For years I’ve felt different to others until I found FB. I used to hate it but it’s helped make me feel so positive about myself and my life. Ok so there’s keyboard warriors on there but ignore them and it’s brought me a great peace in realising that with lots of situations I’m not alone.
    It’s because of those said people I can’t write mine on there but people only need to ask me.
    Looking forward to the next instalment xxxx


      1. Totally agree. And as I’ve learnt with all aspects in life…..when one planner closes, another one opens šŸ˜‰


  2. Despite its content, or because of it, another wonderfully written piece from you Emma-Louise. In my area of work (child psychology and teaching) I know plenty of children who suffered not even half of what you did and theyve used it as an excuse to act the victim in thier adult years. Keep your strength, youre a wonderful person because of it. X


      1. Yay!! Go you! Thankyou for writing about it, hopefully it will show others they can be strong and have the lives they want.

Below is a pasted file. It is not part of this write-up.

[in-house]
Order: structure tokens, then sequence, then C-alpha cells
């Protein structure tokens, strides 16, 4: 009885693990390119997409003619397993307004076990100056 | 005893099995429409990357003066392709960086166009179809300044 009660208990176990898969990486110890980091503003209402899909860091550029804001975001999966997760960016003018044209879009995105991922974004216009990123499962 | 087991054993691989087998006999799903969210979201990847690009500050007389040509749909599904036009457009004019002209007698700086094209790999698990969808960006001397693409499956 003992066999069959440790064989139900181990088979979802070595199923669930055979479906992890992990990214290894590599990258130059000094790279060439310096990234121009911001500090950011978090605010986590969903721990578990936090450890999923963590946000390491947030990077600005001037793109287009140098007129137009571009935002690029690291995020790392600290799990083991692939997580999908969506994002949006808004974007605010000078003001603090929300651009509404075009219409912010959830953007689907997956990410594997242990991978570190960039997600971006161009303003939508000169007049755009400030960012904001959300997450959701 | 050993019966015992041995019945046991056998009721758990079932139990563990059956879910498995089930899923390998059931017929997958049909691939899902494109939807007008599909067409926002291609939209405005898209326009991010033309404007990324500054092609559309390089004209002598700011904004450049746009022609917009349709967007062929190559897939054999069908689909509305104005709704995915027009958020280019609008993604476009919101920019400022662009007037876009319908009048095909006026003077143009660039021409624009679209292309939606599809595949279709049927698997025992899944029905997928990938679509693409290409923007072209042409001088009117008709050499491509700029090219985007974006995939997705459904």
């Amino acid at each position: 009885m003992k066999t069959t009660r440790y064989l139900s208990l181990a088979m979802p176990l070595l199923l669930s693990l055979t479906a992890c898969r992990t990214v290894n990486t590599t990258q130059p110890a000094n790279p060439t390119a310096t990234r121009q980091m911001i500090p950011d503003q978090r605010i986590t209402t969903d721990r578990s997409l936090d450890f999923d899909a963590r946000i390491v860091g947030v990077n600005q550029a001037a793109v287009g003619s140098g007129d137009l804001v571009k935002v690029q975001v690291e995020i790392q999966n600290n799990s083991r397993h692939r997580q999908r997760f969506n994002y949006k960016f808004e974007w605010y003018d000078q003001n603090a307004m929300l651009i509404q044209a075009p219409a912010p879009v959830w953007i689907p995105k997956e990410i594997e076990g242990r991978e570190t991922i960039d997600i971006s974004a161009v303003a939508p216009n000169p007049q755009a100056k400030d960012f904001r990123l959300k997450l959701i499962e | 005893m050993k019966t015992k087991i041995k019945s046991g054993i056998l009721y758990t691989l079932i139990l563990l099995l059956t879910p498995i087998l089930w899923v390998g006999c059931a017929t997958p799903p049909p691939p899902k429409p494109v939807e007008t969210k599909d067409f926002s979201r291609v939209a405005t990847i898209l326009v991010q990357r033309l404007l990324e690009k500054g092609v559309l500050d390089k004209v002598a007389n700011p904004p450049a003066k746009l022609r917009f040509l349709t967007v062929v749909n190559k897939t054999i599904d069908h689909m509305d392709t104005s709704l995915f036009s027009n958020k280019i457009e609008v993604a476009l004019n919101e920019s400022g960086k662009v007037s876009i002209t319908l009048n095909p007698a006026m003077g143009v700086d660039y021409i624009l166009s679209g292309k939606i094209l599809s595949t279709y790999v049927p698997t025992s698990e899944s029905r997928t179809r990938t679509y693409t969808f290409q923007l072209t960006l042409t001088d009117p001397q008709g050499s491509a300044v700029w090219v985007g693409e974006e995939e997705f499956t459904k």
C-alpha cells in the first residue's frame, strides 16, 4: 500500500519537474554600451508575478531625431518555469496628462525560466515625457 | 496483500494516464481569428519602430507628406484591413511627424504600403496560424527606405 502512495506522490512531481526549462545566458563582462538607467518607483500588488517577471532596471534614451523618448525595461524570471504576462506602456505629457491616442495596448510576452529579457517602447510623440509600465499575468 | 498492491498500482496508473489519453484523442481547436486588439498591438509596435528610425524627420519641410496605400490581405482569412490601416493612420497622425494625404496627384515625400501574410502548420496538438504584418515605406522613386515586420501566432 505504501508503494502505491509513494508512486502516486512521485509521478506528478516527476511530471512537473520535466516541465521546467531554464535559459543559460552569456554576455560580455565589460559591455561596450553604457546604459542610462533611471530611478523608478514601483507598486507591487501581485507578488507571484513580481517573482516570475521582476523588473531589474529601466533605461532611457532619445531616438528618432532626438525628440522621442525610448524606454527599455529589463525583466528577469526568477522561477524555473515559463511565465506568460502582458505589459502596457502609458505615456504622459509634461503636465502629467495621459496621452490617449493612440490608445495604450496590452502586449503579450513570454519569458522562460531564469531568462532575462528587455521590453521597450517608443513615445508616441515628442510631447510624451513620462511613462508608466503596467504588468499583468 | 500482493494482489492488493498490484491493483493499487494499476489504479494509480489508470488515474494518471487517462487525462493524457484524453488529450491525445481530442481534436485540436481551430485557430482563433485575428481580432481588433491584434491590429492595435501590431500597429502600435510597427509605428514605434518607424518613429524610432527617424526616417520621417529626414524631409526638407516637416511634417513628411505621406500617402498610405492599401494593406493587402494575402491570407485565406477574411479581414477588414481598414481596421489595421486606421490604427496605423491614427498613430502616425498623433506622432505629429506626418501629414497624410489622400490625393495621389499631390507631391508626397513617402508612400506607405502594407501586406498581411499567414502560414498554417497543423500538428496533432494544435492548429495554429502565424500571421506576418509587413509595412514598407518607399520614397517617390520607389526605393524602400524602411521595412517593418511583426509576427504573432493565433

3. Thank you for sharing your story. I know how difficult it must be to write publicly about such personal matters, to have one’s vulnerability open for anyone to read.
    It is clear how strong, resilient and courageous you are.
    Sharing your story of strength makes it easier for people to see past the victim labels they would normally be so quick to apply.
    I am not convinced people choose to be a victim, but I think perhaps they don’t know how to let go of the hurt enough to live for the future and in the present. Then again, in the end, one needs to make a choice to let it all go for personal growth. The example that you lead is a living demonstration of a positive way forward.


    1. Thank you for your kind words. I don’t think people consciously chose to be a victim aa such but what you mentioned about personal growth is how I feel. There comes a point where you are unhappy and want more and say to yourself enough is enough. Maybe I am lucky as I am strong willed. I know my brother still suffers even though he was never physically abused he sufferes the mental abuse which in most cases is harder to remedy. He has spoilt his life up to this point by still being the victim. 16 years has passed still our step dad moved out, that’s 16 more years ge has continued to suffer but at the hands of himself not another. I find that such an odd concept but we are all different.
      I’m glad that you read my story šŸ™‚


Leave a Reply

Fill in your details below or click an icon to log in: Logo

You are commenting using your account. Log Out /  Change )

Twitter picture

You are commenting using your Twitter account. Log Out /  Change )

Facebook photo

You are commenting using your Facebook account. Log Out /  Change )

Connecting to %s